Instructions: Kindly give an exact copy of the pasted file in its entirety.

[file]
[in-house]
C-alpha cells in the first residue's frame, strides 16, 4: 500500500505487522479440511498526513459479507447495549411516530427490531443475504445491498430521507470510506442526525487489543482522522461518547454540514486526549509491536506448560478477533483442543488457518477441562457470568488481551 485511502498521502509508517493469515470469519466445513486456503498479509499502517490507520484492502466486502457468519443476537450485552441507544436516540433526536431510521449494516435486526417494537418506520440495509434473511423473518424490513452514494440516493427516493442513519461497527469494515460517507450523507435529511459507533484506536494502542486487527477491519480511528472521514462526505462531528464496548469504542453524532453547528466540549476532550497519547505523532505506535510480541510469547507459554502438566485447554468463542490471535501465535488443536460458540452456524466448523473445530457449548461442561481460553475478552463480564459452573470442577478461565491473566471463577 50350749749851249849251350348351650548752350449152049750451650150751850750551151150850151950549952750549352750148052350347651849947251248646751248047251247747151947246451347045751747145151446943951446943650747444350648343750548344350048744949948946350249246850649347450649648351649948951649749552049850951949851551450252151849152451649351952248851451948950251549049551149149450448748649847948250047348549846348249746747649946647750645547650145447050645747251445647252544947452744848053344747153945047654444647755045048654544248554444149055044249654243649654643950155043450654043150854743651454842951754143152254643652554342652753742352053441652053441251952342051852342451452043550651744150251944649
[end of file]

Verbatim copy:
[in-house]
C-alpha cells in the first residue's frame, strides 16, 4: 500500500505487522479440511498526513459479507447495549411516530427490531443475504445491498430521507470510506442526525487489543482522522461518547454540514486526549509491536506448560478477533483442543488457518477441562457470568488481551 485511502498521502509508517493469515470469519466445513486456503498479509499502517490507520484492502466486502457468519443476537450485552441507544436516540433526536431510521449494516435486526417494537418506520440495509434473511423473518424490513452514494440516493427516493442513519461497527469494515460517507450523507435529511459507533484506536494502542486487527477491519480511528472521514462526505462531528464496548469504542453524532453547528466540549476532550497519547505523532505506535510480541510469547507459554502438566485447554468463542490471535501465535488443536460458540452456524466448523473445530457449548461442561481460553475478552463480564459452573470442577478461565491473566471463577 50350749749851249849251350348351650548752350449152049750451650150751850750551151150850151950549952750549352750148052350347651849947251248646751248047251247747151947246451347045751747145151446943951446943650747444350648343750548344350048744949948946350249246850649347450649648351649948951649749552049850951949851551450252151849152451649351952248851451948950251549049551149149450448748649847948250047348549846348249746747649946647750645547650145447050645747251445647252544947452744848053344747153945047654444647755045048654544248554444149055044249654243649654643950155043450654043150854743651454842951754143152254643652554342652753742352053441652053441251952342051852342451452043550651744150251944649